Regulation promotes technological innovation to address climate change

By 2050, the International Energy Agency (IEA) believes that almost half the toxic emissions reductions will come from technologies currently at the demonstration or prototype phase. Thus, investing today in technological innovations is a must to meet the net-zero goals of the future.

Published:
June 17 2021

The International Maritime Organization (IMO), the United Nations specialized agency responsible for preventing marine and atmospheric pollution by ships, meets this week to addresses environmental issues in its Marine Environment Protection Committee (MEPC). The agenda focuses on actions to tackle climate change, including adopting short-term measures to cut the carbon intensity of ships and discussion on the way forward with the next steps. 

The IMO is committed to cutting greenhouse gas (GHG) emissions from ships. In 2011, the IMO adopted mandatory GHG reduction measures, and in 2018, the IMO implemented its Initial Strategy on reducing GHG emissions from shipping.

The International Convention for the Prevention of Pollution from Ships (MARPOL) is the main international convention covering the prevention of pollution of the marine environment by ships from operational or accidental causes. 

The MEPC will consider drafting amendments to the MARPOL convention that would require ships for a combined technical and operational approach to reduce their carbon intensity. The amendments are in line with the ambition of the Initial IMO GHG Strategy, which aims to reduce the carbon intensity of international shipping by 40% by 2030, compared to 2008. 

Furthermore, the IEA recently launched its first-ever roadmap to net-zero emissions by 2050. To achieve these targets, collaboration and financial supports are vital. In addition, investments in clean energy innovation are a must.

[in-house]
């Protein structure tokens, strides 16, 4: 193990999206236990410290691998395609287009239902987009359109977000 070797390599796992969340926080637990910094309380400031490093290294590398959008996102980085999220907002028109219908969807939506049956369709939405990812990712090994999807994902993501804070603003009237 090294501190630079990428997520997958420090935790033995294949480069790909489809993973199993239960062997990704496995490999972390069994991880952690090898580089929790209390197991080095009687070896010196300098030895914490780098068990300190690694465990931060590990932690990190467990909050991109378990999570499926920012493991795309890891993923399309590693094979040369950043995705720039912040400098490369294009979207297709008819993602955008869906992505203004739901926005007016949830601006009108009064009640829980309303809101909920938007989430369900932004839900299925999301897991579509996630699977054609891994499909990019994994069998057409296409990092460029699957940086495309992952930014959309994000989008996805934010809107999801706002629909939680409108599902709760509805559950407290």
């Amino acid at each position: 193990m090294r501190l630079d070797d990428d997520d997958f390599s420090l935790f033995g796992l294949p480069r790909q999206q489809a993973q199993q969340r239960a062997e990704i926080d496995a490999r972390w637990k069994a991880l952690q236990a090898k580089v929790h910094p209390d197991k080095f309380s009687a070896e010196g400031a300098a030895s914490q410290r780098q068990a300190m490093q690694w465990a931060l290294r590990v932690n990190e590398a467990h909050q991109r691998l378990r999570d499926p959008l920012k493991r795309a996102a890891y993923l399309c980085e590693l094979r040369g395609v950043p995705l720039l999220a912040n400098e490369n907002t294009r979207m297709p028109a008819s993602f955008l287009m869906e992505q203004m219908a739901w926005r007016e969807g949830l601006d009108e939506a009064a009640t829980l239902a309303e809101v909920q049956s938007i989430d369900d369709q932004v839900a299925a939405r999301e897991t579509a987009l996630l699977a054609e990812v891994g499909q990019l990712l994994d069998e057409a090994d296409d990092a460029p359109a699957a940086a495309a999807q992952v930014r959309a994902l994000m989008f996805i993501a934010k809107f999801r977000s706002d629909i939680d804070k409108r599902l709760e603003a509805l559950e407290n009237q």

The Paris Agreement, where 196 parties agreed on a legally binding international treaty on climate change, has set the pace and course on reducing global warming. Governments are following up with action plans and regulations to meet the net-zero economy for the future. 

To achieve net-zero, we need determination and strong collaboration around the globe. The pathway to a sustainable future has a history back to 1973. However, it is only during the last decade that it has developed more rapidly and determined, with more collaboration across borders and governments setting the pace. 

Read more about "Net Zero by 2050, the Paris Agreement and the IMO here > We also highlight what this means in terms of future expected regulations. Finally, we also address why a multi-pollutant technology solution is essential to a market in rapid change. 

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